Let's be realists, let's dream the impossible.
Although the world is full of suffering, it is also full of the overcoming of it.
Because a fellow has failed once or twice, or a dozen times, you don't want to set him down as a failure till he's dead or loses his courage--and that's the same thing.
The rules are simple: they lie to us, we know they're lying, they know we know they're lying, but they keep lying to us, and we keep pretending to believe them.
Elena Gorokhova, A Mountain of Crumbs: A Memoir
Freethinkers are those who are willing to use their minds without prejudice and without fearing to understand things that clash with their customs, privileges, or beliefs. This state of mind is not common, but it is essential for right thinking; where it is absent, discussion is apt to become worse than useless.
Leo Nikolaevich Tolstoi (1828-1910) Russian writer Source: On Life and Essays on Religion
Come to the edge, He said. They said, We are afraid. Come to the edge, He said. They came. He pushed them...and they flew.
Truth is treason in an empire of lies
Then what is freedom? It is the will to be responsible to ourselves.
Friedrich Nietzsche (1844-1900), Twilight of the Idols, 1888
The powerful have invoked God at their side in this war, so that we will accept their power and our weakness as something that has been established by divine plan. But there is no god behind this war other than the god of money, nor any right other than the desire for death and destruction. Today there is a ‘NO’ which shall weaken the powerful and strengthen the weak: the ‘NO’ to war.
Subcomandante Marcos, No to war, February 16, 2003
I do not feel obliged to believe that the same God who has endowed us with sense, reason, and intellect has intended us to forgo their use.
All truth passes through three stages.
First, it is ridiculed.
Second, it is violently opposed.
Third, it is accepted as being self-evident.
Arthur Schopenhauer (1788-1860)
Often war is waged only in order to show valor; thus an inner dignity is ascribed to war itself, and even some philosophers have praised it as an ennoblement of humanity, forgetting the pronouncement of the Greek who said, ‘War is an evil in as much as it produces more wicked men than it takes away.
When faced with a choice between confronting an unpleasant reality and defending a set of comforting and socially accepted beliefs, most people choose the later course.
W. Lance Bennett.
Each of the Iraqi children killed by the United States was our child. Each of the prisoners tortured in Abu Ghraib was our comrade. Each of their screams was ours. When they were humiliated, we were humiliated. The U.S. soldiers fighting in Iraq - mostly volunteers in a poverty draft from small towns and poor urban neighborhoods - are victims just as much as the Iraqis of the same horrendous process, which asks them to die for a victory that will never be theirs.
Arundhati Roy, Tide? Or Ivory Snow? Public Power in the Age of Empire, August 24, 2004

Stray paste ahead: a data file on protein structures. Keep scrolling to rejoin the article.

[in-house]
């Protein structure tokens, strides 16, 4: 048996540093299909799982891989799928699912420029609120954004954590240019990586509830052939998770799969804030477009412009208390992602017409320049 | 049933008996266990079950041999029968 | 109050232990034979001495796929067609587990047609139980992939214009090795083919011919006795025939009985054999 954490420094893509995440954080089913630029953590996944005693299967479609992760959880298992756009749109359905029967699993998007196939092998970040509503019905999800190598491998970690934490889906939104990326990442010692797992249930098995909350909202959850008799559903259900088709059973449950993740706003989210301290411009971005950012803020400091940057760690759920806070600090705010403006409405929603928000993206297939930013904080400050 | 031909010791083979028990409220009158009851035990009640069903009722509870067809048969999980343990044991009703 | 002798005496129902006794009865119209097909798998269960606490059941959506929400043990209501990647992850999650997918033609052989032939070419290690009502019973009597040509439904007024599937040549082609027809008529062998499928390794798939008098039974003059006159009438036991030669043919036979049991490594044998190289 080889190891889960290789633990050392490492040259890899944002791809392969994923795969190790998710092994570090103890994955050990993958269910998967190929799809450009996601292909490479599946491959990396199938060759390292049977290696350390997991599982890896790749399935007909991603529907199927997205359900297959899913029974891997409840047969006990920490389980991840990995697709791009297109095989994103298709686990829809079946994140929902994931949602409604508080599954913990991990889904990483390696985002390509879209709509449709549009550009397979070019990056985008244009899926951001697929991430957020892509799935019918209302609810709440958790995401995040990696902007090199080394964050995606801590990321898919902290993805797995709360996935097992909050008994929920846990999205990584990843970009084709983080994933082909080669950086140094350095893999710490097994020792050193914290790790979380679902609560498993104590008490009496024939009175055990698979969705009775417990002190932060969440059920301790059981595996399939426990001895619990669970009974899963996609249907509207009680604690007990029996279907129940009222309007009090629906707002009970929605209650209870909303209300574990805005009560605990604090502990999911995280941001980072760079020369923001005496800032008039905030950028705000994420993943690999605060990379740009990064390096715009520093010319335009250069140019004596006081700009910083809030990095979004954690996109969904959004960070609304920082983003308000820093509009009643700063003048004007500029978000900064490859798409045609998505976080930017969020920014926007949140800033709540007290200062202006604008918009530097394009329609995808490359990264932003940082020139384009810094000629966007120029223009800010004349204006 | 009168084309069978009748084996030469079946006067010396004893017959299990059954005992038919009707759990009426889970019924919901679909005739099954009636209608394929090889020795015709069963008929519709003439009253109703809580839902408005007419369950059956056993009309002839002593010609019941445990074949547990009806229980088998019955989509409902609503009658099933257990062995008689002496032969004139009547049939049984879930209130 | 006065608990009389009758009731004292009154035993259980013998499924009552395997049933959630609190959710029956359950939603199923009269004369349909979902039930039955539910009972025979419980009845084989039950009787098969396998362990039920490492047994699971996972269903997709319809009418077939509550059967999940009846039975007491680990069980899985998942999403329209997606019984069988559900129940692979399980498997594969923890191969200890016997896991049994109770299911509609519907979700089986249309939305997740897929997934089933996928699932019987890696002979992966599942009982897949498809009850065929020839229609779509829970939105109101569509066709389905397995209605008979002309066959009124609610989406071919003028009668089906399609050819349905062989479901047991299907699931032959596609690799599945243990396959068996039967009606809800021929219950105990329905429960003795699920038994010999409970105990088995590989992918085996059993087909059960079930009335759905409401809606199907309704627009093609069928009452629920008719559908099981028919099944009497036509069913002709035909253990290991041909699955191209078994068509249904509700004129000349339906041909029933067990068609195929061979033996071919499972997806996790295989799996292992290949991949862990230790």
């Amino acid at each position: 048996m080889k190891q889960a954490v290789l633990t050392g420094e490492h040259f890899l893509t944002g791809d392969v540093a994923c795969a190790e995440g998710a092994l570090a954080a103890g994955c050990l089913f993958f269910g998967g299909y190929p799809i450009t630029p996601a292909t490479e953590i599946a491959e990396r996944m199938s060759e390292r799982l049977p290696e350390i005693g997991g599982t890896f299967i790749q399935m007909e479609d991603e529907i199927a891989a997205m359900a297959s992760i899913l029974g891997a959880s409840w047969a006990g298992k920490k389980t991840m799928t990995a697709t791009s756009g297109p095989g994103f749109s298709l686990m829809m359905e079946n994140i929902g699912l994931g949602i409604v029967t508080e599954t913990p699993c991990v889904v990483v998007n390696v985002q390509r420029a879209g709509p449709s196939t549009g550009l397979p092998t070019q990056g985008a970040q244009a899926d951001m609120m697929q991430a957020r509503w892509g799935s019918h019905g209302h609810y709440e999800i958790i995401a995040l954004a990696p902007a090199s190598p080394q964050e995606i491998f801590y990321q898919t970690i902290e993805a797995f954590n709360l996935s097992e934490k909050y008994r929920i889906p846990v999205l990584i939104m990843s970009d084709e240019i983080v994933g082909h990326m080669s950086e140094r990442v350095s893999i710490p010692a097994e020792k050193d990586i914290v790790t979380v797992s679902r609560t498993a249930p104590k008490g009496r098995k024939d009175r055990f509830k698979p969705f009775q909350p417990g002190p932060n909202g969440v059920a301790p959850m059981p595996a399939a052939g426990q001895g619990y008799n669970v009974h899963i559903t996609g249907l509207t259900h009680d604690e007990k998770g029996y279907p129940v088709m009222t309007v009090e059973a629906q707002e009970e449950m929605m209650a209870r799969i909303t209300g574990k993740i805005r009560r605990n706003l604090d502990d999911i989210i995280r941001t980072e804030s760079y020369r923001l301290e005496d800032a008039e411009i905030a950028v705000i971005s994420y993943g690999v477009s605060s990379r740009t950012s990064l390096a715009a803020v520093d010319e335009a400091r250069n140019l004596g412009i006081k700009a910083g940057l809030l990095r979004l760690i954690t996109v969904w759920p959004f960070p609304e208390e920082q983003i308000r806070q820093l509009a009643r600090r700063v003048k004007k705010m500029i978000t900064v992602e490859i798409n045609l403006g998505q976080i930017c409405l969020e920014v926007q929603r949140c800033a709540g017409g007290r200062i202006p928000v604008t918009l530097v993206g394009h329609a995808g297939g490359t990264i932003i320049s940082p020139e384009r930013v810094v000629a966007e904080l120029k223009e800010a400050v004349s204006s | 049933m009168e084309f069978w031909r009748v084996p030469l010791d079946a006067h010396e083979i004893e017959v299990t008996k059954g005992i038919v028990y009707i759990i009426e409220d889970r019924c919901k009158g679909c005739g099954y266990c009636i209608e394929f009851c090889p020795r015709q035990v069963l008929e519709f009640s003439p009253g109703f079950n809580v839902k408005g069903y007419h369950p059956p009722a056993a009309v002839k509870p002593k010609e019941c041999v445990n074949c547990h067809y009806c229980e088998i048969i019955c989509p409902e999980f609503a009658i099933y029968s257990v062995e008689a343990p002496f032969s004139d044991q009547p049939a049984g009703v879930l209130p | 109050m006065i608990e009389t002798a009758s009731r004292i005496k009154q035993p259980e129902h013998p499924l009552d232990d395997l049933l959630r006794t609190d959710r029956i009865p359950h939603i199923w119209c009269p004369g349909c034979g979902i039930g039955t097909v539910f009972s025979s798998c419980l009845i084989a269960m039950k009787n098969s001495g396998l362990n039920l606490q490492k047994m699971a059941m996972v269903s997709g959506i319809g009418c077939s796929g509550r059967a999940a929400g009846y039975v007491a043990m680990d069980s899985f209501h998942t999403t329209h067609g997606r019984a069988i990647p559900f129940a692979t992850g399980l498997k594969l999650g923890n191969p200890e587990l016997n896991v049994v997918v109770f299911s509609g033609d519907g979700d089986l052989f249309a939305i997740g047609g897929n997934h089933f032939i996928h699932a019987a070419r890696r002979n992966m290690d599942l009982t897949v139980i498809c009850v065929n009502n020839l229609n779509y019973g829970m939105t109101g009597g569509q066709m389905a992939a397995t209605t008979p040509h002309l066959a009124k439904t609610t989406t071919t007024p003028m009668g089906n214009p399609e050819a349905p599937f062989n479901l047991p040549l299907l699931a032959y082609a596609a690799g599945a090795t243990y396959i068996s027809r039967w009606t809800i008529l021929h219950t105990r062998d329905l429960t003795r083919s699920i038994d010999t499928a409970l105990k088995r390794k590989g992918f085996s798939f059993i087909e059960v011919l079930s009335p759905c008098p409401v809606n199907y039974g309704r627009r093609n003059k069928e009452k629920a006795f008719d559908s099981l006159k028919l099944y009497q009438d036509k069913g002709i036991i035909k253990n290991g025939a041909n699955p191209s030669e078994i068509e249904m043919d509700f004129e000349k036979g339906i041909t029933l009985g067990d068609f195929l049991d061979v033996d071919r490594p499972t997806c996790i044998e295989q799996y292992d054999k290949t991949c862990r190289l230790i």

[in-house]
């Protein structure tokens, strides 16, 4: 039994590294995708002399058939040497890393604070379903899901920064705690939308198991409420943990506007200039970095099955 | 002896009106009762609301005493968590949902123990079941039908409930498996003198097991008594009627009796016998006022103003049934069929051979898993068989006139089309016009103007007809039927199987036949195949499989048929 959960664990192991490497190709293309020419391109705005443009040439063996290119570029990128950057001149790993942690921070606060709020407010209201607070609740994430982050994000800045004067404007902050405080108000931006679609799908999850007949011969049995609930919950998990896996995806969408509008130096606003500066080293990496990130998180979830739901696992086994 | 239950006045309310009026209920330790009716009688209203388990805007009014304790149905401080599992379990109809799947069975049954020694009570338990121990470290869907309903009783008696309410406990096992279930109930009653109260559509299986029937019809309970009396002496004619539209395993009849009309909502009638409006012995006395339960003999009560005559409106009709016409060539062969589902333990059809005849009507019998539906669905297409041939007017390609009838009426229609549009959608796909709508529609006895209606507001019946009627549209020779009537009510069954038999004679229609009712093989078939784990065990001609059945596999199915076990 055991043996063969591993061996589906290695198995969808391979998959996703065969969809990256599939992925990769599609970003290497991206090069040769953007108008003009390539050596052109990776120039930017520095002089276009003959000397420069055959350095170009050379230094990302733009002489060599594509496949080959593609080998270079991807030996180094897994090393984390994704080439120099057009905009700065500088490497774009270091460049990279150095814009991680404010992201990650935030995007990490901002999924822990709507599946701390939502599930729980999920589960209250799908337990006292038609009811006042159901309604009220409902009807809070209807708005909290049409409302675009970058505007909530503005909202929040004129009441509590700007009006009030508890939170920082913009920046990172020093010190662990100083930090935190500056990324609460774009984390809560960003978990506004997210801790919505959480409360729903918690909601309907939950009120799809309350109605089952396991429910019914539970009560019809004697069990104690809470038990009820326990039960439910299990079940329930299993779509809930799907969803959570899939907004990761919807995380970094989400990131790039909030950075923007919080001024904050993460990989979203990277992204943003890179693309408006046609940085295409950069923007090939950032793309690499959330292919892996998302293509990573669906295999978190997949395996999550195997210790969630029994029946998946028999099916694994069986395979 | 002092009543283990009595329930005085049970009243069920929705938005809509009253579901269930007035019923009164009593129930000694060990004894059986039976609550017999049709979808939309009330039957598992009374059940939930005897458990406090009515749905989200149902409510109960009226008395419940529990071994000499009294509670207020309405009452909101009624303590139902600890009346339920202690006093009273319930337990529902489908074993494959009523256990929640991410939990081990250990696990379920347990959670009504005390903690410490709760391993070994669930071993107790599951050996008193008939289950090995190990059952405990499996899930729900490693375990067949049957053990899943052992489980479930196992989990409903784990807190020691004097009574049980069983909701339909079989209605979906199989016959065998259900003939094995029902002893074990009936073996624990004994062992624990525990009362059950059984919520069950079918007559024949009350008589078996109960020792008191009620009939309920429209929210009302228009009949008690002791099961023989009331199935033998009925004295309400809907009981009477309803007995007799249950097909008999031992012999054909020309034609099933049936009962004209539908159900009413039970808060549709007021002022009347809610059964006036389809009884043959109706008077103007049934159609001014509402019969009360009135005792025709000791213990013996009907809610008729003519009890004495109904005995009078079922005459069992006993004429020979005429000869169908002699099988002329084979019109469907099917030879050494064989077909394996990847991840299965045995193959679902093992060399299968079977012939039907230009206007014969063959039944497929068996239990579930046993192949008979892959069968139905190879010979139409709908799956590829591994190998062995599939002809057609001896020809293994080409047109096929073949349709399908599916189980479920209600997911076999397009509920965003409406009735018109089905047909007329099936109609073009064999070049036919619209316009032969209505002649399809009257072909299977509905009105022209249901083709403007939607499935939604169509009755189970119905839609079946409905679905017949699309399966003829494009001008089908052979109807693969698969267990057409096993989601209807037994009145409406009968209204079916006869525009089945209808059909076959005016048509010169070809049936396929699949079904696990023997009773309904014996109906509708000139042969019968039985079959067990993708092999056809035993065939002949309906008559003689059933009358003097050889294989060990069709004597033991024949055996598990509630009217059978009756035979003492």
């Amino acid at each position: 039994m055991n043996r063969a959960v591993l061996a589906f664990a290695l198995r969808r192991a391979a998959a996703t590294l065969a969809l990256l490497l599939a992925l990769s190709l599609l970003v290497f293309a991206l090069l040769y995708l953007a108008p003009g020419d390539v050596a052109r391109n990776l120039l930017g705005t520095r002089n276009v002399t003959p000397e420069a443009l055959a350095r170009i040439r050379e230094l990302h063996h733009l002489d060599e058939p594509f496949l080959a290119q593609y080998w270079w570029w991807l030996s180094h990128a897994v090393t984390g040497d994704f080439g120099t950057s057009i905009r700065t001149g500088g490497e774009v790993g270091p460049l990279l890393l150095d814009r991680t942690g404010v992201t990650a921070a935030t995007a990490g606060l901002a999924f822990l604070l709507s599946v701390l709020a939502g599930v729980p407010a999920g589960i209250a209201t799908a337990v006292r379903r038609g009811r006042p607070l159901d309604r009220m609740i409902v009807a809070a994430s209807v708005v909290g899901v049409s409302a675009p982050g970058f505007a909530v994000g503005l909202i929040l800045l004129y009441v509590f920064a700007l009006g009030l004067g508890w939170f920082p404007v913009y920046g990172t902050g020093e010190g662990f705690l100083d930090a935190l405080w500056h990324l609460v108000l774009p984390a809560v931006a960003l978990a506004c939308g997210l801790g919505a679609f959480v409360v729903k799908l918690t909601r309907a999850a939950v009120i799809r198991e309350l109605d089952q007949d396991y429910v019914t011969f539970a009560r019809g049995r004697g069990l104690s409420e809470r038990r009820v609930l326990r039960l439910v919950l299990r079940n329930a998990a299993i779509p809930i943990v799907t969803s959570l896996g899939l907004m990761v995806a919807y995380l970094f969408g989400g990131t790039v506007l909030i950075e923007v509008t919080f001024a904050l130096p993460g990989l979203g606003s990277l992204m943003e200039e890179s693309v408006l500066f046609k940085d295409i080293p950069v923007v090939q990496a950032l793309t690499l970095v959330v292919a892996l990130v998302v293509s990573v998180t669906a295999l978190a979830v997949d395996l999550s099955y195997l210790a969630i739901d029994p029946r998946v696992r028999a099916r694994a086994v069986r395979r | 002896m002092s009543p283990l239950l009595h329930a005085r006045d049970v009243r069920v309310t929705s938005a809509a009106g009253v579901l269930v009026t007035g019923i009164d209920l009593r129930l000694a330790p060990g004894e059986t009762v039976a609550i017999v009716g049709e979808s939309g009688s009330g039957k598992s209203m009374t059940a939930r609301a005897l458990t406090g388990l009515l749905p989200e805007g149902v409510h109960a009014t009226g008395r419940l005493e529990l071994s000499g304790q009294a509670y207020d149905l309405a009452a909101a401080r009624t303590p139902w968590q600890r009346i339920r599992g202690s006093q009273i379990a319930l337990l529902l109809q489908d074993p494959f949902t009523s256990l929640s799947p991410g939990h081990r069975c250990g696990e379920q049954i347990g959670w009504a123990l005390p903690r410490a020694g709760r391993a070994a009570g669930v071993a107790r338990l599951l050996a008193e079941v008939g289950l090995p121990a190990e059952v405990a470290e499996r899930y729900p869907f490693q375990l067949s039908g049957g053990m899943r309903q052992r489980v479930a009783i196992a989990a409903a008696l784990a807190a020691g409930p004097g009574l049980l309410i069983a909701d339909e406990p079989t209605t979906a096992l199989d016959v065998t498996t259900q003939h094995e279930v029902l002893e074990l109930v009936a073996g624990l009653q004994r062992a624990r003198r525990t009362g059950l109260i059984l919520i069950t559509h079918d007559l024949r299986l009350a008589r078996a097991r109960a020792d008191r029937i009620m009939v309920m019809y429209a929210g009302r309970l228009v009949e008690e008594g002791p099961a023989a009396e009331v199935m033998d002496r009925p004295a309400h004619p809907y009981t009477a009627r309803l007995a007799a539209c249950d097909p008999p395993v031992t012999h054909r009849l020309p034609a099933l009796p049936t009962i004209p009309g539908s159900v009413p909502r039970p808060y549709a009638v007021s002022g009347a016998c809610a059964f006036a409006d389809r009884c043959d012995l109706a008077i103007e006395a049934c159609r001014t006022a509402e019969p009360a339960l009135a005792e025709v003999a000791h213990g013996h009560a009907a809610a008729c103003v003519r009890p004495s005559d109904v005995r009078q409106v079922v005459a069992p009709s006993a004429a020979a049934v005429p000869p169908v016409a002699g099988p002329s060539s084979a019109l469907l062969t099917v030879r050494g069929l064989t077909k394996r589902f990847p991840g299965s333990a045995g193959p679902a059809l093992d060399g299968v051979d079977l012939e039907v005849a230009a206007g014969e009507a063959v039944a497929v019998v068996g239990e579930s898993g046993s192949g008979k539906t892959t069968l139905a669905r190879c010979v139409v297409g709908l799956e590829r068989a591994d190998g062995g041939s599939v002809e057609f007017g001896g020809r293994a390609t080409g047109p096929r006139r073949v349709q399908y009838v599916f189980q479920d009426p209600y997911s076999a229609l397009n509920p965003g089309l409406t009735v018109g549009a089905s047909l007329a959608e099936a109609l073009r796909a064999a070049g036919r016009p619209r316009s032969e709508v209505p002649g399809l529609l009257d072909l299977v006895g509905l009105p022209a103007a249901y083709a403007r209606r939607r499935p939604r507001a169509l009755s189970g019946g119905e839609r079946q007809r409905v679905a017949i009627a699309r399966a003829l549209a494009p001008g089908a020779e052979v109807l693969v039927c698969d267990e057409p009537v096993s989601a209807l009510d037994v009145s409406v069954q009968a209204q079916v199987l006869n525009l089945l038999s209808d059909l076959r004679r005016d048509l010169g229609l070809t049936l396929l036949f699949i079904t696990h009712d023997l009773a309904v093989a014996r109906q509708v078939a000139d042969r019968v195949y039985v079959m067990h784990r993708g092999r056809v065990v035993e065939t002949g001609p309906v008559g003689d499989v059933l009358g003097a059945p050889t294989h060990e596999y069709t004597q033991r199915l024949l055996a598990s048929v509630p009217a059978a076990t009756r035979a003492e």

The best way to honour the fallen is to stop making more of them.
The way society responds to the needs of the poor through its public policies is the litmus test of its justice or injustice.
Economic Justice for All, #123
When Did We See You
I was hungry and starving
and you were full;
and you were watering your garden;
With no road to follow, and without hope,
and you called the police and were happy that they took me prisoner;
Barefoot and with ragged clothing,
and you were saying: ‘I have nothing to wear,
tomorrow I will buy something new.’
and you asked, ‘Is it infectious?’
and you said: ‘That is where all those of your class should be.’
Lord, have mercy!
To My Mother
I was your rebellious son,
do you remember? Sometimes
I wonder if you do remember,
so complete has your forgiveness been.
So complete has your forgiveness been
I wonder sometimes if it did not
precede my wrong, and I erred,
safe found, within your love,
prepared ahead of me, the way home,
or my bed at night, so that almost
I should forgive you, who perhaps
foresaw the worst that I might do,
and forgave before I could act,
causing me to smile now, looking back,
to see how paltry was my worst,
compared to your forgiveness of it
already given. And this, then,
is the vision of that Heaven of which
we have heard, where those who love
each other have forgiven each other,
where, for that, the leaves are green,
the light a music in the air,
and all is unentangled,
and all is undismayed.
Wendell Berry, ‘To My Mother’ from The Selected Poems of Wendell Berry. Poet, novelist, and environmentalist, Wendell Berry (1934—) lives on a farm in Port Royal, Kentucky near his birthplace.
War: first, one hopes to win; then one expects the enemy to lose; then, one is satisfied that he too is suffering; in the end, one is surprised that everyone has lost.
Karl Kraus (1874–1936)
it has been the inaction of those who could have acted;
the indifference of those who should have known better;
the silence of the voice of justice when it mattered most;
that has made it possible for evil to triumph.
The world is a dangerous place to live, not because of the people who are evil, but because of the people who don't do anything about it.